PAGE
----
From Our 2013 Archives
Voluntary Recall of One Lot of Gardasil HPV Vaccine
During the past several months, we at CDC have been working hard to take steps to increase HPV vaccination coverage among 11-12 year olds, including actively communicating with clinicians and parents about the benefits and safety of this cancer-preventing vaccine. We want to also be open and timely in sharing any problems or concerns related to HPV vaccines as they arise.
On December 16, 2013 CDC was informed by Merck that the company planned to implement a voluntary recall of one lot (lot J007354) of Gardasil® [Human Papillomavirus Quadrivalent (types 6, 11, 16, and 18) Vaccine, Recombinant], due to the potential for a small number of vials to contain glass particles as a result of breakage during the manufacturing process. There were 743,360 vials in the affected lot. Merck estimates that approximately ten of those vials could have glass particles in them. Vaccines from the affected lot were distributed between August 20, 2013, and October 9, 2013. No other lots are affected.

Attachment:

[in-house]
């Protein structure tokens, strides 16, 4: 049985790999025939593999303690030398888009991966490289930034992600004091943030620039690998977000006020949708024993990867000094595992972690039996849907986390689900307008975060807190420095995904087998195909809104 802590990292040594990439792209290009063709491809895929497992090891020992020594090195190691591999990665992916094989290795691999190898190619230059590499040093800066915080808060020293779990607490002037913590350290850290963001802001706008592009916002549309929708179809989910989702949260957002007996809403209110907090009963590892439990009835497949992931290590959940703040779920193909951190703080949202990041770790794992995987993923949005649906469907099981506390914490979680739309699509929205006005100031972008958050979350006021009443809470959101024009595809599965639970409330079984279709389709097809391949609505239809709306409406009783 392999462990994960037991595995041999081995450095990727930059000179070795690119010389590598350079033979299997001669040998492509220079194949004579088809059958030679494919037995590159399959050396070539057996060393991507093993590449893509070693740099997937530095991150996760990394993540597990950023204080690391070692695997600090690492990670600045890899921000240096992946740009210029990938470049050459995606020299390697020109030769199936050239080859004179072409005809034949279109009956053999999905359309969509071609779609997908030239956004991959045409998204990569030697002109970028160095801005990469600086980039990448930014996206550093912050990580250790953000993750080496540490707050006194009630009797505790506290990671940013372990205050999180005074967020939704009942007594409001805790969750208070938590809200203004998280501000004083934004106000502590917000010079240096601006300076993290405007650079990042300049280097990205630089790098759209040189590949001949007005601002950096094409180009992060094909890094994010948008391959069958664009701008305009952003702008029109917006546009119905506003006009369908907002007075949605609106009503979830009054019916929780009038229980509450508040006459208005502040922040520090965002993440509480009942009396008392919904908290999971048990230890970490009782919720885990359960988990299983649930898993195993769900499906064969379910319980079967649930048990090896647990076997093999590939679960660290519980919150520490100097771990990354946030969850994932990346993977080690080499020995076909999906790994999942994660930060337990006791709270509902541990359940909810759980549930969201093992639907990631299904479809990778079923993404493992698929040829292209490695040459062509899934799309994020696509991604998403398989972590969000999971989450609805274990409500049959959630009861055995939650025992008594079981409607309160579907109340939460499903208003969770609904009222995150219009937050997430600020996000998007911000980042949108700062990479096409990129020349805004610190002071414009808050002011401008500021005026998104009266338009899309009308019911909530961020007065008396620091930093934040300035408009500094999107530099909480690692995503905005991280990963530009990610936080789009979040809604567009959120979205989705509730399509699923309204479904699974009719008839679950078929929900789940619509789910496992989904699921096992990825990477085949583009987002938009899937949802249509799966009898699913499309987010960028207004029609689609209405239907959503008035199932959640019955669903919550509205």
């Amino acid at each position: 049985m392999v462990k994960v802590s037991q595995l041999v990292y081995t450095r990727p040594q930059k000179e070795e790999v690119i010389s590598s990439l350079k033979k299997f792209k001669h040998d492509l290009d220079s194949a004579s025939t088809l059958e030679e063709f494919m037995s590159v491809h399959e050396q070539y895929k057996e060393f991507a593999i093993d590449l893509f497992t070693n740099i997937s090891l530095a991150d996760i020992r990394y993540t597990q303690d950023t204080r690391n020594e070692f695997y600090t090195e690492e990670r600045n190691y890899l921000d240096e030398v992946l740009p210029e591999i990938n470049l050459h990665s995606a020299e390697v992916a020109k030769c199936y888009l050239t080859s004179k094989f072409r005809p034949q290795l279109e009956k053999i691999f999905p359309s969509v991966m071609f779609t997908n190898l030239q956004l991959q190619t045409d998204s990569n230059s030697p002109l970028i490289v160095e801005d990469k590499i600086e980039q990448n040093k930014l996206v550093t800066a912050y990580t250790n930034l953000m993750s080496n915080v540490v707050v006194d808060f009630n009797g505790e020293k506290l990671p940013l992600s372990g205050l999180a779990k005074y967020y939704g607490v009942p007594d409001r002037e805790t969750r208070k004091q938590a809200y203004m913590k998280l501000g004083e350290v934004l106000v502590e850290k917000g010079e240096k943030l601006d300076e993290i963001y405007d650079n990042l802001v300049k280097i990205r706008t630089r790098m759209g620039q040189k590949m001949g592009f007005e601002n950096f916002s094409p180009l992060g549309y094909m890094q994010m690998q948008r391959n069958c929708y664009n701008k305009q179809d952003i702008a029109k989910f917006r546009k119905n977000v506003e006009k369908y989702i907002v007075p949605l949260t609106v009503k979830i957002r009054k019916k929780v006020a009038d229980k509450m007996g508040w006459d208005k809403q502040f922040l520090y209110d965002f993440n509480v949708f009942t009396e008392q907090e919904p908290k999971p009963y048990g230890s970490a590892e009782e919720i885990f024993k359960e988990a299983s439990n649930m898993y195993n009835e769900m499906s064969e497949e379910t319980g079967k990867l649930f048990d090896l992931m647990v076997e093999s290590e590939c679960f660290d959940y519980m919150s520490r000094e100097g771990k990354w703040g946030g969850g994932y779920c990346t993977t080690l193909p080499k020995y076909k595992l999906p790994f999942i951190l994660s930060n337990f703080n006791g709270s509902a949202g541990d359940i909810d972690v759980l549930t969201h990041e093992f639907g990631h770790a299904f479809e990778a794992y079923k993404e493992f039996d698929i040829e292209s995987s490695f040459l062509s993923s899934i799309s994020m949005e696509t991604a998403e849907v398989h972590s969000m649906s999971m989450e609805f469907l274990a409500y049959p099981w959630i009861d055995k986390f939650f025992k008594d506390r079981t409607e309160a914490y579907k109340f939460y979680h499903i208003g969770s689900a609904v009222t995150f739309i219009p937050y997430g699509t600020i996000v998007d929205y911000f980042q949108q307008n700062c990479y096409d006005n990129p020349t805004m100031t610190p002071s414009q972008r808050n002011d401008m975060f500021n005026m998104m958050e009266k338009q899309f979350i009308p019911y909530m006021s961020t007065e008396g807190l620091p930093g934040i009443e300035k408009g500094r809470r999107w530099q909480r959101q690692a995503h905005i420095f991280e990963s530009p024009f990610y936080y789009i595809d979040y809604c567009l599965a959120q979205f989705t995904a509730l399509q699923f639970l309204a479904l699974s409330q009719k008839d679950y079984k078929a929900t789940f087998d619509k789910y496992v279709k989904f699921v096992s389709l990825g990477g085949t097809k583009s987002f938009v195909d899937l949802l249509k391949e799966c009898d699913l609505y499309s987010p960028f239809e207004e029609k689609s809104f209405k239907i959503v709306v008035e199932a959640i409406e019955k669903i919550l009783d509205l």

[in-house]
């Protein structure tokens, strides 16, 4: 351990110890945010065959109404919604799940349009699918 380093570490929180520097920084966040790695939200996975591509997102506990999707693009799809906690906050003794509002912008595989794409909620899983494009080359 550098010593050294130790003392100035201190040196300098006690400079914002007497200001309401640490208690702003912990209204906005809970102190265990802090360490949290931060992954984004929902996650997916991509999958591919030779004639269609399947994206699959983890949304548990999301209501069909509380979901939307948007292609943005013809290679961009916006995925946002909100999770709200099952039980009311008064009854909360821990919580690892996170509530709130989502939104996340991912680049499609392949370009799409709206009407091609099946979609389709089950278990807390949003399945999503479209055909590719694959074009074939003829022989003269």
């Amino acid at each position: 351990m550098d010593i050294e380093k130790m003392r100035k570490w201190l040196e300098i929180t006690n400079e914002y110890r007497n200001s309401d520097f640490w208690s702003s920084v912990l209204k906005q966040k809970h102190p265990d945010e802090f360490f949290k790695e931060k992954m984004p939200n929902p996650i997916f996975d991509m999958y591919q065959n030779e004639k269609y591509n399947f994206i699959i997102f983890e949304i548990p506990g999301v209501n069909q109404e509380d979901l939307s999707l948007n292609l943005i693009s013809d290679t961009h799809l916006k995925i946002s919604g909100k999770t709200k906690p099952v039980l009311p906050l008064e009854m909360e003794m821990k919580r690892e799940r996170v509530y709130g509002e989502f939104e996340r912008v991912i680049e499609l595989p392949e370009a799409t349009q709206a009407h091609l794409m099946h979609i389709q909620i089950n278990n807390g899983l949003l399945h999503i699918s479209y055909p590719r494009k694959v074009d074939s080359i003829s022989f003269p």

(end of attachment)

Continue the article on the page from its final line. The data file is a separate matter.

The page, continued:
What This Means For Anyone Who Has Recently Received HPV Vaccine
People who have recently received an HPV vaccine or their parents do not need to take any action as a result of this recall. If a vaccine containing glass particles (tiny enough to get through a needle) is given to a patient, mild reactions routinely seen after vaccination may occur (for instance, redness or swelling at the injection site). To date, no adverse events related to this lot of HPV vaccine have been reported other than these types of mild reactions. We do not expect delayed side effects to occur. If you or your child recently received HPV vaccination, there is no need to be revaccinated. The vaccine's effectiveness is not impacted by this problem.
What This Means For Clinicians Who Administer HPV Vaccines
Merck is contacting offices or clinics who received vaccine from lot J007354 and providing them with procedures to return any of the vaccine that has not been used. This voluntary recall does not affect the supply of vaccine. Clinicians' offices who have administered this vaccine do not need to re-vaccinate anyone. As always, clinicians should report adverse events following vaccination to the Vaccine Adverse Event Reporting System (VAERS).
This recall was caused by an isolated problem in the vaccine manufacturing process. HPV vaccine continues to have a strong safety record and CDC continues to recommend that all preteen girls and boys receive three doses of the vaccine at age 11 or 12 years.
SOURCE: CDC, December 20, 2013
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